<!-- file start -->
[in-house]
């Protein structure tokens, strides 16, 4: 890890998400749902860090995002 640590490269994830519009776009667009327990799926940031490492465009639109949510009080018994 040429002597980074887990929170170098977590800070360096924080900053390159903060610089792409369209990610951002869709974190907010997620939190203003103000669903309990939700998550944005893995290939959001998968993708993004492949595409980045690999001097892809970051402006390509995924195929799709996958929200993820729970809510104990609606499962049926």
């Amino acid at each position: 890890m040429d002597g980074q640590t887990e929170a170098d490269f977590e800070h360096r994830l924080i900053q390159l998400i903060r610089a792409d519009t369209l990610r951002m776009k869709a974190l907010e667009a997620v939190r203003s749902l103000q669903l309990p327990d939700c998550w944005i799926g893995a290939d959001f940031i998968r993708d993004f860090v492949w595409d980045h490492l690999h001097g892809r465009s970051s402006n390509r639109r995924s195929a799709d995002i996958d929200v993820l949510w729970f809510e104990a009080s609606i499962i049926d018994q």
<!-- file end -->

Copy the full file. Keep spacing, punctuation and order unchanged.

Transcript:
[in-house]
């Protein structure tokens, strides 16, 4: 890890998400749902860090995002 640590490269994830519009776009667009327990799926940031490492465009639109949510009080018994 040429002597980074887990929170170098977590800070360096924080900053390159903060610089792409369209990610951002869709974190907010997620939190203003103000669903309990939700998550944005893995290939959001998968993708993004492949595409980045690999001097892809970051402006390509995924195929799709996958929200993820729970809510104990609606499962049926």
């Amino acid at each position: 890890m040429d002597g980074q640590t887990e929170a170098d490269f977590e800070h360096r994830l924080i900053q390159l998400i903060r610089a792409d519009t369209l990610r951002m776009k869709a974190l907010e667009a997620v939190r203003s749902l103000q669903l309990p327990d939700c998550w944005i799926g893995a290939d959001f940031i998968r993708d993004f860090v492949w595409d980045h490492l690999h001097g892809r465009s970051s402006n390509r639109r995924s195929a799709d995002i996958d929200v993820l949510w729970f809510e104990a009080s609606i499962i049926d018994q």